Personal testing regimen?
I'm wondering: what kind of biomarkers do you all test, to assess whether self-experimentation is slowing degenerative aging?
Personally, I've been very focused on studying insulin sensitivity over the past several years. So I test fasting glucose, fasting insulin, and IGF-1. I'm also increasingly convinced that LDL-C or ApoB is a useful biomarker for atherosclerosis, so I regularly test my LDL-C. I test these biomarkers around 3 times per year.
What do you regularly test?
Nothing at the minute. Probably the crux of how things must change generally & for me. Widening the question. Do you/anyone partake in health screening. In UK the NHS provide Bowel Screening for cancer/AAA Screening for Aneurism/ & usually Blood Pressure & Cholesterol Levels, so I get those. Ladies get other tests.
But have wondered what biomarkers /additional screening I should partake in. Indeed where to get it ? Also accuracy ? Prostate cancer treatment & diagnosis would seem to leave a lot to be desired. Would like to know if there is a reliable vascular check that could be undertaken, Know too many people who have had fatal or devastating first heart attacks. Believe 90% of people follow instinctive anti-aging protocol. What is happening here seems a big step in the science approach.
Maximus, I always ask my PC to test everything possible that could effect my life quality and lifespan. He knows I'm a life-extensionist. Fortunately, my health insurance has covered all the tests he says can benefit me, except for LDL particle size. He said that would cost me out of pocket in the hundreds, I think. He always tests for fasting blood glucose, requiring a 12 hour fast. That's been running around 90 for years so I know I need to improve that. He's happy with my cholesterol levels. I know my triglycerides are good but my LDL last was about 130, which is not good, but my HDL was good, over 50, and he said that makes up for the LDL not being optimal. He also said they're not doing homocysteine testing anymore because of false readings, which is odd to me because I've read more than once in the past year that it should be tested. He also tests for CRP, which I know is not optimal and I need to address that better from now on. Also he tests for the blood cells, calcium,and my Vit D, he said was a little low last time, and other nutrients/minerals/vitamins and I think for DHEA and cortisol, eosinoprils, hormones...it's always a long list but I'm always trying to add to it. :)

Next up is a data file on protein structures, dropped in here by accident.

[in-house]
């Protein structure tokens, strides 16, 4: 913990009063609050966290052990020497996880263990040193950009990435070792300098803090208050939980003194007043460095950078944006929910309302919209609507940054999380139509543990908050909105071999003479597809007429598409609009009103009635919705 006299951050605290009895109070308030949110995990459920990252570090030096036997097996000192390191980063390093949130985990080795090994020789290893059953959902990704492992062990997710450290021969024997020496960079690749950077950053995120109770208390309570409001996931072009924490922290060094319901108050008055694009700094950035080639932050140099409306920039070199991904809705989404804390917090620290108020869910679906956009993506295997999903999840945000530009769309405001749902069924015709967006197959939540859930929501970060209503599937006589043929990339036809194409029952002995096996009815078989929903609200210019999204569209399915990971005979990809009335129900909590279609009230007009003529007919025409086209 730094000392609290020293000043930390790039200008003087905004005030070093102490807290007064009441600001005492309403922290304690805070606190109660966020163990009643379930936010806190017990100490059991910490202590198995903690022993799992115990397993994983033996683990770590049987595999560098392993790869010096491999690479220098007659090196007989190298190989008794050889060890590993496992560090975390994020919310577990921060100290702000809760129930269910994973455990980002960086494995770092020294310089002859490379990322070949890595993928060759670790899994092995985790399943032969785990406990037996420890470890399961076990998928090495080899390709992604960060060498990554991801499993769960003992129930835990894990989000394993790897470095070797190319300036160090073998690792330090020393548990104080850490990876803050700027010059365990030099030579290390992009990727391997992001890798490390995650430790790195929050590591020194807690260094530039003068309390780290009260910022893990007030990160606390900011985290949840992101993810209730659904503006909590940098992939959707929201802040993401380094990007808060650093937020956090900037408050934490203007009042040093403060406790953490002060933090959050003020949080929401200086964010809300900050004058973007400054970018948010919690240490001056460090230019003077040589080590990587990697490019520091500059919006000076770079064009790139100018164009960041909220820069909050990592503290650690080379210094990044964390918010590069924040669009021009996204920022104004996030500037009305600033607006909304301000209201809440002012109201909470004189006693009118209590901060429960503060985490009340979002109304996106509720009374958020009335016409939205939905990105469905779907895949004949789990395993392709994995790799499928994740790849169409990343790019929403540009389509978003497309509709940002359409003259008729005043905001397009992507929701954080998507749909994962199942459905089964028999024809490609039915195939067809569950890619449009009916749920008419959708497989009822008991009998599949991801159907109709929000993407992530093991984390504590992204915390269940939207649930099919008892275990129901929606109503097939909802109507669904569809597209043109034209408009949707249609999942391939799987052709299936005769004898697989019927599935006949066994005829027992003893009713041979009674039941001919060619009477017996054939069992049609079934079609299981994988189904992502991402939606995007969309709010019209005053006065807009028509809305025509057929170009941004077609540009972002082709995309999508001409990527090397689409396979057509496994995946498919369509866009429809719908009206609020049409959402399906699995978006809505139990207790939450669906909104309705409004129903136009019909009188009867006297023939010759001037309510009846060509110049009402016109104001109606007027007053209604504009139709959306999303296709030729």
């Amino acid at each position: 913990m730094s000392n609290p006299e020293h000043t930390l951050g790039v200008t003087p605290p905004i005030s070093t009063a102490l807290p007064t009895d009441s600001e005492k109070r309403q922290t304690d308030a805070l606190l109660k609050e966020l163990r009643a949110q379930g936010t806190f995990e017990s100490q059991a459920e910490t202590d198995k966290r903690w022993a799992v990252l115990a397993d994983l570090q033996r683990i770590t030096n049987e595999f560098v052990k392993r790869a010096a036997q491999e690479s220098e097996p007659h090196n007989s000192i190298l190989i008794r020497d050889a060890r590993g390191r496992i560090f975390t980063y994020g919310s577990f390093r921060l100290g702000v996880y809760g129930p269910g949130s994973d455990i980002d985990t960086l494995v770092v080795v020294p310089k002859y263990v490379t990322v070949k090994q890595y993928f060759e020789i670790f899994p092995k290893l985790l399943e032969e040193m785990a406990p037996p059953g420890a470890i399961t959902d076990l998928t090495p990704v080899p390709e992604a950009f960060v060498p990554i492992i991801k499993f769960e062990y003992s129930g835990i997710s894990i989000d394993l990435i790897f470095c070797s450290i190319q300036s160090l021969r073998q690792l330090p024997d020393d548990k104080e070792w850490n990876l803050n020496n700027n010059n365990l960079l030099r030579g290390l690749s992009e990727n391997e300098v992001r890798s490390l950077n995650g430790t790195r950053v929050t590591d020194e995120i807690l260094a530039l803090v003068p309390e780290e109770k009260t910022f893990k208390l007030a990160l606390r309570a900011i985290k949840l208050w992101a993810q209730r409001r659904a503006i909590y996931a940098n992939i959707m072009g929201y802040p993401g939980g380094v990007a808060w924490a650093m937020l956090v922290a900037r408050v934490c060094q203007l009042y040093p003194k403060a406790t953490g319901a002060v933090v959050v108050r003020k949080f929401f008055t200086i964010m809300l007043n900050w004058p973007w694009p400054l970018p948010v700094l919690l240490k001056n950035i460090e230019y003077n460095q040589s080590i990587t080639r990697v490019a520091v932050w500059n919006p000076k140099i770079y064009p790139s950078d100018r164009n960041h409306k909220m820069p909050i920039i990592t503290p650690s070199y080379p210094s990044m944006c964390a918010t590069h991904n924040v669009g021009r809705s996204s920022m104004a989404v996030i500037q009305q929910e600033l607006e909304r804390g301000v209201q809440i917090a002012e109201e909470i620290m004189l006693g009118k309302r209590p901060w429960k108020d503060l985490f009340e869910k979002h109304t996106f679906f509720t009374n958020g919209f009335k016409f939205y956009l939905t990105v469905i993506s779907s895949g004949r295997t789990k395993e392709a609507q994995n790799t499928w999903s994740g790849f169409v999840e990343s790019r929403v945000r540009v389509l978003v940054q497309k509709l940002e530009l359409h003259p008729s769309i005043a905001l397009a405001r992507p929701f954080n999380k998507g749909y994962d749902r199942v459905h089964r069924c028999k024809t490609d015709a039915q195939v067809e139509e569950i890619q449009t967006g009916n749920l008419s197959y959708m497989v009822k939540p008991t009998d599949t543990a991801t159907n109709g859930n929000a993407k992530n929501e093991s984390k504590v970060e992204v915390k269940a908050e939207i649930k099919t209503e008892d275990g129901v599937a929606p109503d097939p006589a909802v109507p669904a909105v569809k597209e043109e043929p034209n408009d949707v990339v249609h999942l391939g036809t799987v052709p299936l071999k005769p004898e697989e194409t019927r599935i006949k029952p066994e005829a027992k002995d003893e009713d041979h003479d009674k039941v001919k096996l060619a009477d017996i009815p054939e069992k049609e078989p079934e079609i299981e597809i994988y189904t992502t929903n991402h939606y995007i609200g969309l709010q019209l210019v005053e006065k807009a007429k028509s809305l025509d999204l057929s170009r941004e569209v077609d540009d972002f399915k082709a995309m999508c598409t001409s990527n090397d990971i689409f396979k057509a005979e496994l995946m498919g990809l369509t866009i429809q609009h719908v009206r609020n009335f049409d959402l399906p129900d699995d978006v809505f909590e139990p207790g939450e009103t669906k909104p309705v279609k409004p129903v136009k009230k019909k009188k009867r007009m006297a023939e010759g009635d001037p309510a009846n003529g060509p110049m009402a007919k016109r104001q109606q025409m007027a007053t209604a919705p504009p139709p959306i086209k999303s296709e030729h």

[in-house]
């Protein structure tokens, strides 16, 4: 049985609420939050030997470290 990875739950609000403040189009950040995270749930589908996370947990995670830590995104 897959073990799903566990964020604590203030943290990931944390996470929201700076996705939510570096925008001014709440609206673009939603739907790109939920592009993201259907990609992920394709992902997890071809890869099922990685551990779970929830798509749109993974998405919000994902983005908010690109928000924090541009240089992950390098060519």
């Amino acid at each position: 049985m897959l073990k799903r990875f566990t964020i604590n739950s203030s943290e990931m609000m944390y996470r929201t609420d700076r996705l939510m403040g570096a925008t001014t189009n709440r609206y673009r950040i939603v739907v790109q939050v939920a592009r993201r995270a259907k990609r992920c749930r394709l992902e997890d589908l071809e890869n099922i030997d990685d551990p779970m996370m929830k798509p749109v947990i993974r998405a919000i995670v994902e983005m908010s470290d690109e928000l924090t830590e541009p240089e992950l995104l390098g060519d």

USA2Elsewhere It sounds like you've been doing some important testing.
One concern I have in your story is that I understand LDL of 130 to definitely be higher risk for heart disease, atherosclerosis and stroke. HDL of 50 does not make up for that. A good target for LDL is under 70, and even under 50 if you can do it.
I recently achieved LDL of under 70 with just diet and supplements (no statin). It involves a lot of soluble fiber, eating a lot of cooked barley with fruit and yogurt, and beans in the evening (in chili and salads). I also take 2 g/day of plant sterols and 500 mg of niacin in the AM.
I hope you can get that LDL down!
I watched a good intro video about LDL-C at this website: http://plantpositive.com/
There are a lot of videos there, and I didn't watch them all. But learning how people with genetically low LDL have much lower rates of heart attacks, and how hunter-gatherer tribes with low cholesterol basically don't have heart disease, helped convince me to get my LDL down.
Testing has been difficult - it's absolutely ridiculous that you have to get your stupid physician to approve a blood test. All they do is look at the actual versus nominal results, and only earn their keep if you want to take medication for some condition. So for a long time I've been searching for away to easily get some blood work done, and happily discovered that Life Extension.com offers lots of tests. At the moment I'm trying the "Male Elite" test to see how it goes.
Otherwise the test I relied on the most was Homocystein, it's my belief that this marker of inflammation is the best indication of overall health. Otherwise all my numbers are in the green or better. By better I mean better than their nominal - for example with the white blood cell count. I'm a whole foods vegan and follow a health regime, commonly people like me have 'low' platelet counts. Reason being the nominal values are too high as they account for the general population that has high inflammation and other issues which stress the immune system and raise the WBC count.
Speaking of the uselessness of physicians on this, for years I had to listen to them get worried about the cell count. Early on before I knew the score they'd send me off to get an AIDS or cancer test, since those two can lower your WBC count.
Otherwise I have a MTHFR variant and take methylfolate, which I monitor because it has a tendency to get a bit too high from the supplementation (I also check D since I supplement with that too).
Have been testing mostly all what is mentioned here and this for 20+ years. Importantly hormones and particularly their axis ratios. Feel patterns and trends are possibly even more important than single biomarkers validated in the clinic. Key is the link to morbidity and mortality capturing the complexity of underlying biochemistry.
Reading Bill Faloon's presentation at RAAD2018. Do you know the details of the blood markers suggested to be measured. I can guess some of the most important, e.g. hr-CRP for "inflammatory" but there many more. Unless I overlooked, only the category are given (at p. 16), i.e.:
• INSULIN RESISTANCE
• IMMUNE FUNCTION
• THROMBOTIC RISK
• GLYCEMIC MARKERS
• LIPIDS (FULL-SPECTRUM)
• GROWTH FACTORS
• BLOOD CELL COUNTS
• VITAMIN D STATUS